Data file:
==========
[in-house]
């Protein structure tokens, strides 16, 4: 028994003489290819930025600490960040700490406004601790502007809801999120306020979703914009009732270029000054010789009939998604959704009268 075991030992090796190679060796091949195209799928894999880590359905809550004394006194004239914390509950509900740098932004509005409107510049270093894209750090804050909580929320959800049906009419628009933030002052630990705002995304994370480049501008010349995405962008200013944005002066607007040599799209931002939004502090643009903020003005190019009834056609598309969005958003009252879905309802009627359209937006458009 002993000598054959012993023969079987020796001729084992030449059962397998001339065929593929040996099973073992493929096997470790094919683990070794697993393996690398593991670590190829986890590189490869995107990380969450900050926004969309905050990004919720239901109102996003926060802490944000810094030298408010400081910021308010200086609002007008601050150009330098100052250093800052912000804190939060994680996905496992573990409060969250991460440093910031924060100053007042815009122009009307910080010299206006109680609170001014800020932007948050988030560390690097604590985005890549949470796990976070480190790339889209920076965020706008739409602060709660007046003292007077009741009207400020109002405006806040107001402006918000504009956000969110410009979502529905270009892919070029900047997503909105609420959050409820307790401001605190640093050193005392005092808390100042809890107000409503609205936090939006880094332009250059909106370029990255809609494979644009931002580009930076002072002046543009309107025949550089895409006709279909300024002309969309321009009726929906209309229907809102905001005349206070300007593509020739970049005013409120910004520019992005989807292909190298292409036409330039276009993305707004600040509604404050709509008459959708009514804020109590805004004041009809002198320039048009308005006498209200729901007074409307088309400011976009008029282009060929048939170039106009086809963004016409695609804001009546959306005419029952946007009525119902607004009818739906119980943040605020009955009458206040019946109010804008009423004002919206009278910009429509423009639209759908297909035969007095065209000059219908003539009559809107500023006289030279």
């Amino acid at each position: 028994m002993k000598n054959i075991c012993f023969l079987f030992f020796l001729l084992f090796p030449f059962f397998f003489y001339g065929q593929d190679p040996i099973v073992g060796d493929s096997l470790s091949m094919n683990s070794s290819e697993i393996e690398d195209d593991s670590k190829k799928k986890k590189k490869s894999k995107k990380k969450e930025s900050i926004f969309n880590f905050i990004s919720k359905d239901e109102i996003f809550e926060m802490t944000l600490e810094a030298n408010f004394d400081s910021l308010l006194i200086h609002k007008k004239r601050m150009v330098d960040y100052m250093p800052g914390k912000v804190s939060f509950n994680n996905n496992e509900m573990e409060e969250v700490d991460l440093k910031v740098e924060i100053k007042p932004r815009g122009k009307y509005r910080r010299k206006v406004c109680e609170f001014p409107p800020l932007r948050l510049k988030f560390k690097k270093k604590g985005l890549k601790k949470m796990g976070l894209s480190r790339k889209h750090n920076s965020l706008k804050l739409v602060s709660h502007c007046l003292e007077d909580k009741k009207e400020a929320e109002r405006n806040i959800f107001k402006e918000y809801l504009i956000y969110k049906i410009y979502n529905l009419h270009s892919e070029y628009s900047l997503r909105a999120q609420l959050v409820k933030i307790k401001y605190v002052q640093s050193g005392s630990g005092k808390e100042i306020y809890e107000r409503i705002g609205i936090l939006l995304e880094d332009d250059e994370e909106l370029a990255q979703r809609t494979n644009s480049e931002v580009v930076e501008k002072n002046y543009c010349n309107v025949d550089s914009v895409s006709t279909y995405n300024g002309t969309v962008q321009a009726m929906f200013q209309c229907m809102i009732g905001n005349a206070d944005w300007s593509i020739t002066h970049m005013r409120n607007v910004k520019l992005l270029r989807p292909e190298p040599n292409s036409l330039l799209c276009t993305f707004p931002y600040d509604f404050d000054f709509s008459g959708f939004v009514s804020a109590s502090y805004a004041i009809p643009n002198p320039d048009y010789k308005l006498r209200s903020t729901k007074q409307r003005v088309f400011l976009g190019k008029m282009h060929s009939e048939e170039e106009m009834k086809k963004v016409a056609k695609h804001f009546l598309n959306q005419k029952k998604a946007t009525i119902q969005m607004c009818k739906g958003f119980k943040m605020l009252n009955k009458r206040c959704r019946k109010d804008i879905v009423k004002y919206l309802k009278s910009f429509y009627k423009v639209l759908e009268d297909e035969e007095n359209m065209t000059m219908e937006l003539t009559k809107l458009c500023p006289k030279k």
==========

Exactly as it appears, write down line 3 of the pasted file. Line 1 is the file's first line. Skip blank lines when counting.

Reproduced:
């Amino acid at each position: 028994m002993k000598n054959i075991c012993f023969l079987f030992f020796l001729l084992f090796p030449f059962f397998f003489y001339g065929q593929d190679p040996i099973v073992g060796d493929s096997l470790s091949m094919n683990s070794s290819e697993i393996e690398d195209d593991s670590k190829k799928k986890k590189k490869s894999k995107k990380k969450e930025s900050i926004f969309n880590f905050i990004s919720k359905d239901e109102i996003f809550e926060m802490t944000l600490e810094a030298n408010f004394d400081s910021l308010l006194i200086h609002k007008k004239r601050m150009v330098d960040y100052m250093p800052g914390k912000v804190s939060f509950n994680n996905n496992e509900m573990e409060e969250v700490d991460l440093k910031v740098e924060i100053k007042p932004r815009g122009k009307y509005r910080r010299k206006v406004c109680e609170f001014p409107p800020l932007r948050l510049k988030f560390k690097k270093k604590g985005l890549k601790k949470m796990g976070l894209s480190r790339k889209h750090n920076s965020l706008k804050l739409v602060s709660h502007c007046l003292e007077d909580k009741k009207e400020a929320e109002r405006n806040i959800f107001k402006e918000y809801l504009i956000y969110k049906i410009y979502n529905l009419h270009s892919e070029y628009s900047l997503r909105a999120q609420l959050v409820k933030i307790k401001y605190v002052q640093s050193g005392s630990g005092k808390e100042i306020y809890e107000r409503i705002g609205i936090l939006l995304e880094d332009d250059e994370e909106l370029a990255q979703r809609t494979n644009s480049e931002v580009v930076e501008k002072n002046y543009c010349n309107v025949d550089s914009v895409s006709t279909y995405n300024g002309t969309v962008q321009a009726m929906f200013q209309c229907m809102i009732g905001n005349a206070d944005w300007s593509i020739t002066h970049m005013r409120n607007v910004k520019l992005l270029r989807p292909e190298p040599n292409s036409l330039l799209c276009t993305f707004p931002y600040d509604f404050d000054f709509s008459g959708f939004v009514s804020a109590s502090y805004a004041i009809p643009n002198p320039d048009y010789k308005l006498r209200s903020t729901k007074q409307r003005v088309f400011l976009g190019k008029m282009h060929s009939e048939e170039e106009m009834k086809k963004v016409a056609k695609h804001f009546l598309n959306q005419k029952k998604a946007t009525i119902q969005m607004c009818k739906g958003f119980k943040m605020l009252n009955k009458r206040c959704r019946k109010d804008i879905v009423k004002y919206l309802k009278s910009f429509y009627k423009v639209l759908e009268d297909e035969e007095n359209m065209t000059m219908e937006l003539t009559k809107l458009c500023p006289k030279k």